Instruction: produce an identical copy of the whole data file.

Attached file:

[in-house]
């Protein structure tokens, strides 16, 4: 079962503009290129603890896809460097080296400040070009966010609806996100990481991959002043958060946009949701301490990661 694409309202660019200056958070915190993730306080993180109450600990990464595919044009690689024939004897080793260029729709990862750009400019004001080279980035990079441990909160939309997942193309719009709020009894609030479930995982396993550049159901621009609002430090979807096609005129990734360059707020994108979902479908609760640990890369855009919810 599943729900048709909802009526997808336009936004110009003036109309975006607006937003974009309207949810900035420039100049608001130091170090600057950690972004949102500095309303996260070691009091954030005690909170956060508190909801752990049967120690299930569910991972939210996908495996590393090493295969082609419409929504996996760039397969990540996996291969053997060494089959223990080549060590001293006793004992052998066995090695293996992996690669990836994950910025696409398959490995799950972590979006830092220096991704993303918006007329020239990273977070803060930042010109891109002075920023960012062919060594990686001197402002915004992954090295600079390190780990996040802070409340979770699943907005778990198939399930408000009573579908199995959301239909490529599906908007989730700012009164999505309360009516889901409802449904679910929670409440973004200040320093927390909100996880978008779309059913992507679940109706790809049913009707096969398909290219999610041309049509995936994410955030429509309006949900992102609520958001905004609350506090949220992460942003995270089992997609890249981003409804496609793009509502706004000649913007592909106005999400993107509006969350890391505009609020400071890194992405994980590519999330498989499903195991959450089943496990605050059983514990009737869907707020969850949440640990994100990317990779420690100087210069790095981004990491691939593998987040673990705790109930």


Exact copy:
[in-house]
């Protein structure tokens, strides 16, 4: 079962503009290129603890896809460097080296400040070009966010609806996100990481991959002043958060946009949701301490990661 694409309202660019200056958070915190993730306080993180109450600990990464595919044009690689024939004897080793260029729709990862750009400019004001080279980035990079441990909160939309997942193309719009709020009894609030479930995982396993550049159901621009609002430090979807096609005129990734360059707020994108979902479908609760640990890369855009919810 599943729900048709909802009526997808336009936004110009003036109309975006607006937003974009309207949810900035420039100049608001130091170090600057950690972004949102500095309303996260070691009091954030005690909170956060508190909801752990049967120690299930569910991972939210996908495996590393090493295969082609419409929504996996760039397969990540996996291969053997060494089959223990080549060590001293006793004992052998066995090695293996992996690669990836994950910025696409398959490995799950972590979006830092220096991704993303918006007329020239990273977070803060930042010109891109002075920023960012062919060594990686001197402002915004992954090295600079390190780990996040802070409340979770699943907005778990198939399930408000009573579908199995959301239909490529599906908007989730700012009164999505309360009516889901409802449904679910929670409440973004200040320093927390909100996880978008779309059913992507679940109706790809049913009707096969398909290219999610041309049509995936994410955030429509309006949900992102609520958001905004609350506090949220992460942003995270089992997609890249981003409804496609793009509502706004000649913007592909106005999400993107509006969350890391505009609020400071890194992405994980590519999330498989499903195991959450089943496990605050059983514990009737869907707020969850949440640990994100990317990779420690100087210069790095981004990491691939593998987040673990705790109930």